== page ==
November 2, 2023
“Mom, why aren’t Uncle Bill and his family coming to Christmas dinner?”
“Casey, it’s complicated.”
“Mom, I’m 16. I can understand things. Tell me.”
“Well, maybe after the holidays.”
“Mom, I haven’t seen my cousins in months. I thought sure I would get to see them at Christmas.”
“Honey, I am so sorry. There has been a misunderstanding.”
“A misunderstanding? Can’t you just call Uncle Bill and work this out?”
“Well, it’s not quite that easy. Grandpa and Grandma left things so your dad and I could continue farming, but Uncle Bill feels left out.”
“Left out? Didn’t he know how things were?”
“Well, no, not really. Grandma and Grandpa were old-fashioned. They didn’t like to talk about dying. Your grandma always said, ‘Things will work out.’”
“Things will work out? They’re obviously not working now. What will Christmas be like with four empty chairs around the table?”
If you’ve experienced a similar scenario, no matter which side you were on, your eyes may be damp. If you don’t know why I spent half the story introducing it, consider yourself lucky.
It’s about very real consequences when key people in a family farming operation fail to make transition plans to the next generation a priority. Verbal promises are just good intentions with no legal standing. “Things will work out” is just wishful thinking.
In too many farm family homes this holiday season, there won’t be as many chairs needed around the table for Christmas dinner. I know. It’s not pleasant. And once it happens, it can take years to resolve. Unfortunately, it may only end with one or more funerals. Even that doesn’t relieve the hurt felt by those left behind.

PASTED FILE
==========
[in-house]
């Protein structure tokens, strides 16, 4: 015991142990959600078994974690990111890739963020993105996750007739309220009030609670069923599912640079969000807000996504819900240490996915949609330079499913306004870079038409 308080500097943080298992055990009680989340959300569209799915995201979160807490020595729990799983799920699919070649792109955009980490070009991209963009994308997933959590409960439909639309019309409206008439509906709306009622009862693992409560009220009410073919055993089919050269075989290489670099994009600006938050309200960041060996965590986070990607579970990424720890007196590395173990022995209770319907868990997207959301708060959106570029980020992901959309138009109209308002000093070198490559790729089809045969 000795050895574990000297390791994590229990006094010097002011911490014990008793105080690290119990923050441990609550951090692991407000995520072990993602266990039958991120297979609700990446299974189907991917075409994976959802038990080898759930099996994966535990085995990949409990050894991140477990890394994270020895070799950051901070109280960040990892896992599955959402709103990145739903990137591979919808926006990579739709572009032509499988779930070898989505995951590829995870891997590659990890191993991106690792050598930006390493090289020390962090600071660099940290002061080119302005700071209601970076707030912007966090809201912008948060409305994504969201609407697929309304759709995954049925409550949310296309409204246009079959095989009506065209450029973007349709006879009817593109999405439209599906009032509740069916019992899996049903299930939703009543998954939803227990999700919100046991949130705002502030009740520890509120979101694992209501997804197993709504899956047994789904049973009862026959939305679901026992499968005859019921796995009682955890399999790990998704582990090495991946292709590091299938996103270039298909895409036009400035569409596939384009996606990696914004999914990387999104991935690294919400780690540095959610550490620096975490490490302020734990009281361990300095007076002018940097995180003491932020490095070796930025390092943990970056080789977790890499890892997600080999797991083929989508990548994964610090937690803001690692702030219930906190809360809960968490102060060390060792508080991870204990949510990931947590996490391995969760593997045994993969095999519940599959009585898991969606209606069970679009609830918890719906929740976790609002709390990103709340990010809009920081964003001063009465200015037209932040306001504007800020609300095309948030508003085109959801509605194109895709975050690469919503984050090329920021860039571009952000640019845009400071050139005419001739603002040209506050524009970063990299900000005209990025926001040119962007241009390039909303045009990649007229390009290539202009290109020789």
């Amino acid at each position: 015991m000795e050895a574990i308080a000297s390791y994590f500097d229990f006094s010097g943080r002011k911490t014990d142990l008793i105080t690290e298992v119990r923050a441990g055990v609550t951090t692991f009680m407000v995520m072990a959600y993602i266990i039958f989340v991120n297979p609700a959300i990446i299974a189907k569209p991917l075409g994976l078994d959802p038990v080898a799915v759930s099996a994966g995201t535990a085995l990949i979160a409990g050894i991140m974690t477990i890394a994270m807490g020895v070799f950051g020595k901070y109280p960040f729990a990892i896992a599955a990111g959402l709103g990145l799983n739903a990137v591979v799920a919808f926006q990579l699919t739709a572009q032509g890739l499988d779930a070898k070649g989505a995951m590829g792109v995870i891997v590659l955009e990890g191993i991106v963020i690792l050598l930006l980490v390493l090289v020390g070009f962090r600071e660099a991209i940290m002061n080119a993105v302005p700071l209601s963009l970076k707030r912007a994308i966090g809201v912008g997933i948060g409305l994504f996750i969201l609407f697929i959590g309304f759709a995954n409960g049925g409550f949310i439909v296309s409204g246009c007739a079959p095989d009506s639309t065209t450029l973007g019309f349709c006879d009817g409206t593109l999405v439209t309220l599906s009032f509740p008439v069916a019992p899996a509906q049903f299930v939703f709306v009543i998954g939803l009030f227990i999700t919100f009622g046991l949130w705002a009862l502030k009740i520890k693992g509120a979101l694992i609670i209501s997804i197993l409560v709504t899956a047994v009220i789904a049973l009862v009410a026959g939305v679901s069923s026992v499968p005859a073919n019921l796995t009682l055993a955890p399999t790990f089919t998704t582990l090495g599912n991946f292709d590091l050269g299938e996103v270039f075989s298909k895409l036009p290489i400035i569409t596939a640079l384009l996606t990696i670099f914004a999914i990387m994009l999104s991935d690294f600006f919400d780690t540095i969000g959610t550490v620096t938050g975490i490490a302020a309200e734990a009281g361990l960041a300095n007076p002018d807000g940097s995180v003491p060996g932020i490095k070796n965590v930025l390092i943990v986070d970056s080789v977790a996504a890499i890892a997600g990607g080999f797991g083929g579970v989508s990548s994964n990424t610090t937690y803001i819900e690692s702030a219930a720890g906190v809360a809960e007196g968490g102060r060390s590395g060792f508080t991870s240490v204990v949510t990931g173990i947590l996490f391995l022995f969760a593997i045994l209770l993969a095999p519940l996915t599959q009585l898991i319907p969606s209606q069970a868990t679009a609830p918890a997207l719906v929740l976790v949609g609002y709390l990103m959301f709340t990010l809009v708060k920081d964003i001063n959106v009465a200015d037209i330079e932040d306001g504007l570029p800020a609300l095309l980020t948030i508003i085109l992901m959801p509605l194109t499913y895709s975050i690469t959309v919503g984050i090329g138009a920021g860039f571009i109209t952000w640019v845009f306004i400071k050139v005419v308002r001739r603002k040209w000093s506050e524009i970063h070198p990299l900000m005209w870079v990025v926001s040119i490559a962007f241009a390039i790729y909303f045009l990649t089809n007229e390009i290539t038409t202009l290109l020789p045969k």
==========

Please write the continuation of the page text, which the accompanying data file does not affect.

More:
The irony? The most common reason given for not putting plans on paper is this: “We don’t want to hurt anybody’s feelings.” Instead, feelings aren’t just hurt, family ties are too often severed — permanently.
Nobody wants a story to end on a sour note, especially near holidays. The opening scenario could have been completely different if Grandma and Grandpa completed a succession planning process in a timely manner. That means contacting and working with a lender, accountant and/or personal attorney.
If the process seems overwhelming, there are a couple of other options. Purdue Extension has a team of county educators focusing on this topic. A workshop, “Passing It On: Farm Transition to the Next Generation,” is slated for Dec. 9 at the Cornerstone Hall in Salem, Ind. Learn about the nominal registration cost and make reservations by calling 812-883-4601. It’s open for farm families anywhere in Indiana.
Also, Nationwide and Farm Credit cooperated to develop “Land as Your Legacy.” The goal is to provide guidance from qualified attorneys and planners as you put together the information you need for a transition plan. Once it’s assembled, you take it to your own attorney to put it into action. It’s a no-cost program. Learn more from John Kay, FSG Financial Strategies Group LLP, Williamsport, Ind., at [email protected], or call 765-374-3485.
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